Parnevik All Smiles in LA
Parneviks father, Bo, is considered the Bob Hope of Sweden, a famous comedian in his country.
His son is noted for being a little offbeat as well: Quirky clothes, including a hat with a turned up bill; a past nutrition regime that included eating volcanic ash; and naming his children, Peg, Penny, Phillipa and Phoenix.
Parnevik is also humorously tinkering with his game, though the reason for the changes are no laughing matter.
The first round of the Nissan Open gave Parnevik reason to smile. He shot a 6-under 65 to lead the first round of the tournament at Riviera Country Club over David Peoples, Jose Maria Olazabal, Toru Taniguchi and Billy Andrade.
Parnevik had been playing horribly the first part of the season, even joking with his caddie about it.
I had a bet with my caddie that wed keep playing until we won, Parnevik said. The way I was playing it looked like it was going to be a long year.
He had entered every PGA Tour event this season, and of the six events he missed two cuts and his best finish was a tie for 15th.
I hate playing bad golf, I guess everyone does, Parnevik said. I was putting in 10-12 hour days and not getting any results. I dont think Ive ever played this poor.
The cure for what ailed Parnevik was not surprisingly, fairly unorthodox. He was playing in the pro am on Wednesday and was faced with a 20-foot putt. On a whim he decided to try a cross-handed grip and made the putt.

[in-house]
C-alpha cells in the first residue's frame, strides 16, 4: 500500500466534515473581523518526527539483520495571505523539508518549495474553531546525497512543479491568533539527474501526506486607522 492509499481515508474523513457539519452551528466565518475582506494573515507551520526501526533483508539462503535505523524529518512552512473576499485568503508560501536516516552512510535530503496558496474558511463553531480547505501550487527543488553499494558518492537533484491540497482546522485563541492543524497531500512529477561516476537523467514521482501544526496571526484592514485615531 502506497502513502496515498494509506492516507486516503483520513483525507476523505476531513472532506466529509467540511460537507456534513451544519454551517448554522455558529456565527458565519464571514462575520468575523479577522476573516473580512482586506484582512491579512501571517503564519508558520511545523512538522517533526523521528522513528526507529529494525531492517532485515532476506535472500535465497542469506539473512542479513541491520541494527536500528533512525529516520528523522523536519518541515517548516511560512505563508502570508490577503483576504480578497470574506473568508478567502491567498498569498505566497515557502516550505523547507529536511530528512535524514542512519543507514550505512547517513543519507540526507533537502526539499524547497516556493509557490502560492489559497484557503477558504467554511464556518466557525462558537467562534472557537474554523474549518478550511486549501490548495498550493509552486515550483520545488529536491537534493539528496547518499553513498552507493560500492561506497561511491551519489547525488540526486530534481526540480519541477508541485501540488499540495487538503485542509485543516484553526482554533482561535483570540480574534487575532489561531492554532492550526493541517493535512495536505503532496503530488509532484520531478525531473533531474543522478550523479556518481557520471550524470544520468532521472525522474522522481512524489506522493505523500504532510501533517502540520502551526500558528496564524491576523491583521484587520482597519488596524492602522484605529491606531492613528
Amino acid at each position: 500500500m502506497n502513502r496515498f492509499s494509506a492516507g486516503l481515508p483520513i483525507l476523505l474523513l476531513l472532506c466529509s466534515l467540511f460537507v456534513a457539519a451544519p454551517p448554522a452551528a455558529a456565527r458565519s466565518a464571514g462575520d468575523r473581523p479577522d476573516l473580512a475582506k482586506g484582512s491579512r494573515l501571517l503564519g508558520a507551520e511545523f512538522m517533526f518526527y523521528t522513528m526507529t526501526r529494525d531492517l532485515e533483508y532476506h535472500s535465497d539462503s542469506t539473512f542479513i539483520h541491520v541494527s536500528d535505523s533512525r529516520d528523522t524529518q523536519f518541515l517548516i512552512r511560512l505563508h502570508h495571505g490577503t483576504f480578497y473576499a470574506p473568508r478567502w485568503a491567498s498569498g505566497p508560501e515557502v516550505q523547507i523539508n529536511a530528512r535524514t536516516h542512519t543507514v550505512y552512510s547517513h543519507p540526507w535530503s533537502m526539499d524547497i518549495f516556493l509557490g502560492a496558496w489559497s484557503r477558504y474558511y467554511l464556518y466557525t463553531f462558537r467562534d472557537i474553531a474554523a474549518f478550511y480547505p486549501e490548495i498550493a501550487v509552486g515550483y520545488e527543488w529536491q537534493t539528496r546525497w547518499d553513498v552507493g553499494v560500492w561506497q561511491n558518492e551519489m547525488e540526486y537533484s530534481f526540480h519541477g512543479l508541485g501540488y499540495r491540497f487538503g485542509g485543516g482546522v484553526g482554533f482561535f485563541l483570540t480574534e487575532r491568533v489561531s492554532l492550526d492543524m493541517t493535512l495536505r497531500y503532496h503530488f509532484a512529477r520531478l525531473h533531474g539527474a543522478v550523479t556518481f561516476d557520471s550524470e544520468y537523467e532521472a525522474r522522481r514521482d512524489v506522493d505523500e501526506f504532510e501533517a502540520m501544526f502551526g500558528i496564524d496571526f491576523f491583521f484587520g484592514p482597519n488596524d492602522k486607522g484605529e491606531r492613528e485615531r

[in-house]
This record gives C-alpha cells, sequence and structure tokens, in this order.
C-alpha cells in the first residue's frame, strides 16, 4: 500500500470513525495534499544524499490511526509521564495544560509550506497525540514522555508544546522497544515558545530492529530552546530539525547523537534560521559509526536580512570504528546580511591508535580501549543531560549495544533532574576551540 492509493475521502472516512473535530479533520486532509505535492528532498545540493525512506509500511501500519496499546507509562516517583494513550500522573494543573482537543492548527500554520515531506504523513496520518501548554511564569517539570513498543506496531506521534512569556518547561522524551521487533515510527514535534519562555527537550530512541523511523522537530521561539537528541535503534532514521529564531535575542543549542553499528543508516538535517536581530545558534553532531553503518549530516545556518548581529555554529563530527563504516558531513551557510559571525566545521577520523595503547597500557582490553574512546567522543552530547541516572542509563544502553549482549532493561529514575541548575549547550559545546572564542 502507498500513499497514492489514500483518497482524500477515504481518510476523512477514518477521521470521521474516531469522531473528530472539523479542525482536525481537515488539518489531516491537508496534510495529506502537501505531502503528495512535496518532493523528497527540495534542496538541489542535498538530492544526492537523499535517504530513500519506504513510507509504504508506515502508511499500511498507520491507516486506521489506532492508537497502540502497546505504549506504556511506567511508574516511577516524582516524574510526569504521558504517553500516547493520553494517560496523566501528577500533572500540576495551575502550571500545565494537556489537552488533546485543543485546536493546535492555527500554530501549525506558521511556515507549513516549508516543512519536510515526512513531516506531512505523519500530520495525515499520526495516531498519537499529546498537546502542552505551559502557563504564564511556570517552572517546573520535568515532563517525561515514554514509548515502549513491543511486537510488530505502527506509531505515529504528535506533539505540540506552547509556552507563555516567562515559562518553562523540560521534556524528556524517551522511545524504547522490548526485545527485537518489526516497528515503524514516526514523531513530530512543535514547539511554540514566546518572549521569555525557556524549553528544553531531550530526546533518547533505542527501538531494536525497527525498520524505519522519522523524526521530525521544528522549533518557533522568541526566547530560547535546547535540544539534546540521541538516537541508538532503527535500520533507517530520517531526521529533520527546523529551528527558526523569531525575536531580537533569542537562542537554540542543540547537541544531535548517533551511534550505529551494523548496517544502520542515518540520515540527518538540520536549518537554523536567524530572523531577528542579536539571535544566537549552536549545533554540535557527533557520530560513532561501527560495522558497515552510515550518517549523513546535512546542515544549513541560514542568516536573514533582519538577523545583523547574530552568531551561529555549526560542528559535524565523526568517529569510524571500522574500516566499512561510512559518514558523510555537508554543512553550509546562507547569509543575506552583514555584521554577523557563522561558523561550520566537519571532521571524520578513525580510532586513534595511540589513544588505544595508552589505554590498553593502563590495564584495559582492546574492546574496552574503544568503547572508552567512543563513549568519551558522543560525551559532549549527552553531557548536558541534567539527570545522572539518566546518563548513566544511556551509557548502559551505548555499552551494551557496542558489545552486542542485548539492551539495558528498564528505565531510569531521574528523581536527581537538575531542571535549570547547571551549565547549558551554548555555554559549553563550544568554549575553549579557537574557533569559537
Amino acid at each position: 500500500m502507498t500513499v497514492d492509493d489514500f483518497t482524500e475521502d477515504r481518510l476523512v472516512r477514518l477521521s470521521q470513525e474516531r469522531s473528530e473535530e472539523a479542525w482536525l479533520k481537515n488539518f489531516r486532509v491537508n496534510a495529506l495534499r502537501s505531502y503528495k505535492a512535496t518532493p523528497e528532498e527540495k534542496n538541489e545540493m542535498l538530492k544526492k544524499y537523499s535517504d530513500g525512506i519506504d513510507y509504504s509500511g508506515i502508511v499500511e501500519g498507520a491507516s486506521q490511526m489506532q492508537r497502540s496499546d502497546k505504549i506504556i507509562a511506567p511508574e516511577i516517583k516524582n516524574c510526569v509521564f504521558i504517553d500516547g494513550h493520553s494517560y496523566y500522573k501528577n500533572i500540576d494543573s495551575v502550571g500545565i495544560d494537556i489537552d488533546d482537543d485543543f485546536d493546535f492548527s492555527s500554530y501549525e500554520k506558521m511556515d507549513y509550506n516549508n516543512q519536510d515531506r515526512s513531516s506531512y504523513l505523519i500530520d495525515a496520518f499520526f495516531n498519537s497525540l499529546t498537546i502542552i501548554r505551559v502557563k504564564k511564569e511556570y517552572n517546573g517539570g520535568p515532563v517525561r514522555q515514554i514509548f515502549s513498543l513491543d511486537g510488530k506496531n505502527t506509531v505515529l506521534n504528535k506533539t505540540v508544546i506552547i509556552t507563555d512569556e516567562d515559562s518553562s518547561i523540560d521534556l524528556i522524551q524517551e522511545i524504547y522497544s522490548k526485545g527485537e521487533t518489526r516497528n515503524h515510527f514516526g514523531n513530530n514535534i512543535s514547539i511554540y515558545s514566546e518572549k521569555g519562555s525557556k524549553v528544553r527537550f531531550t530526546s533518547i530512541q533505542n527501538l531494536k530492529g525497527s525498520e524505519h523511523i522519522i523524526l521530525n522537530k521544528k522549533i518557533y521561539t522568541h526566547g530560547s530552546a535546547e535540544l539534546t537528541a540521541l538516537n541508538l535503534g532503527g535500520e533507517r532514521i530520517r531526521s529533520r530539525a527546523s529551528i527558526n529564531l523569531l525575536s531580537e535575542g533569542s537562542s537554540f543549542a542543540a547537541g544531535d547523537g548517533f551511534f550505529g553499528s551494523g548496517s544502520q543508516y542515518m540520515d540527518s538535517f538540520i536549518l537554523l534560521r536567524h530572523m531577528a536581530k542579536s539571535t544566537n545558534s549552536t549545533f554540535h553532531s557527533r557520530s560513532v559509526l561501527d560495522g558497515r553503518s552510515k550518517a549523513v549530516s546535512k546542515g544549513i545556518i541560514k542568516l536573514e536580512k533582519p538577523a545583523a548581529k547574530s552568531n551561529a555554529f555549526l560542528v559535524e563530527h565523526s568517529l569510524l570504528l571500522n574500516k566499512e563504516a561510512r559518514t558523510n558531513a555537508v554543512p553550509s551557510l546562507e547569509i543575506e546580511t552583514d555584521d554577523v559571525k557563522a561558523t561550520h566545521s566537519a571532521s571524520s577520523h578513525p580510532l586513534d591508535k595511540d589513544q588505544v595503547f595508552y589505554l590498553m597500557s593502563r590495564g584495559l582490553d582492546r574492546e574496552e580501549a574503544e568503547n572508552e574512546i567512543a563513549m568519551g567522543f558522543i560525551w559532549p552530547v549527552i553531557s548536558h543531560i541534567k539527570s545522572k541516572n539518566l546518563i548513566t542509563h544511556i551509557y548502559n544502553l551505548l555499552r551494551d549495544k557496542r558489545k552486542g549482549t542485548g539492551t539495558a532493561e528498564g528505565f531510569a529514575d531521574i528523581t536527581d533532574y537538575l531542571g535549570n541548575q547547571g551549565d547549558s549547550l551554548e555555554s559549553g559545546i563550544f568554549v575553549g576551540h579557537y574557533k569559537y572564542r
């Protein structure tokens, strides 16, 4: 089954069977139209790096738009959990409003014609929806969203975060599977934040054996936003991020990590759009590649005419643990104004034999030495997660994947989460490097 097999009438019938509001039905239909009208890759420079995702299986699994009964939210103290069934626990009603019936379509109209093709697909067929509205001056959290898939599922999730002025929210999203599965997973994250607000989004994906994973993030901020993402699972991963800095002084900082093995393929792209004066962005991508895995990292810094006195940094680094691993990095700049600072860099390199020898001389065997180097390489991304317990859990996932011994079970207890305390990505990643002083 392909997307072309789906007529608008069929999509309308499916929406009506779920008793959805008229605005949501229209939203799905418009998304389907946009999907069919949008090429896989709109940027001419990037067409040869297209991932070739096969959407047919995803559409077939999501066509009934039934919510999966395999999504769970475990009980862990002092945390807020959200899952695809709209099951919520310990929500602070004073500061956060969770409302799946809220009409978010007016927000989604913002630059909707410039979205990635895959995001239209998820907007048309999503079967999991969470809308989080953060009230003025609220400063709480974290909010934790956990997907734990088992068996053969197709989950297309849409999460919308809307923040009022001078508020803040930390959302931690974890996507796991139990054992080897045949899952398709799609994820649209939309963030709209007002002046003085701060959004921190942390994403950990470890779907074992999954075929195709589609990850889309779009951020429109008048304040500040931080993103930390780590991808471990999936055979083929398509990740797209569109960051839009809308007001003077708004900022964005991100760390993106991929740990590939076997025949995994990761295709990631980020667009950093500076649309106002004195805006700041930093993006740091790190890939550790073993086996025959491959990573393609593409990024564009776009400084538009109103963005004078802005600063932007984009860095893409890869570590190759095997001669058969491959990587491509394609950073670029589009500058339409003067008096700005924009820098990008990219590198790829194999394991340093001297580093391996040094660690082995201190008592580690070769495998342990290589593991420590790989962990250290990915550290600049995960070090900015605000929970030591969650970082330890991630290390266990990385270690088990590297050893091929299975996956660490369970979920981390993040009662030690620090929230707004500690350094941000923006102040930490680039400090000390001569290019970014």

I couldnt get comfortable over the ball, Parnevik said. I decided to try this. It felt weird at first.
He practiced it a bit after his round and decided to stick with it. It paid off, as he made two eagles Thursday on putts of 20 and 25 feet.
That took care of the putting woes, but he still had to fight flaws in his swing. Not that Parnevik is vain, but he was walking past a mirror Wednesday night in his hotel and took a look. While he was swinging he noticed he wasn't rotating his hip enough.
It was pretty simple, Parnevik said. I hit the ball (Thursday) 30 yards longer and straighter.
Going against conventional logic has never bothered Parnevik and the reason for the abrupt changes were simple.
When you are desperate, you are desperate, Parnevik said. Youll try anything as long as you think it will work.
Andrade was also struggling this season. He had missed the cut in all three tournaments he played in and took some time off the last two weeks to rest.
I didnt think a whole lot, Andrade said. I just let it happen.
The break was good for Andrade, who said it allowed him to get away from golf. I feel good about myself now and the way Im playing, Andrade said. I went out and played a great round of golf.
Olazabal is trying to capitalize on his victory last week at the Buick Invitational, and used a strong driver for the 5-under 66.
The drive on No. 5 was the only bad drive I had all day long, said Olazabal, who double bogeyed the hole. Sometimes you have to go backwards to make the changes you need.
Full-field scores from the Nissan Open
What's in the bag: CareerBuilder winner Rahm
Jon Rahm defeated Andrew Landry in a playoff to earn his second PGA Tour title at the CareerBuilder Challenge. Here's what's in his bag:
Driver: TaylorMade M4 (9.5 degrees), with Aldila Tour Green 75 TX shaft
Fairway wood: TaylorMade M3 (19 degrees), with Aldila Tour Green 75 TX shaft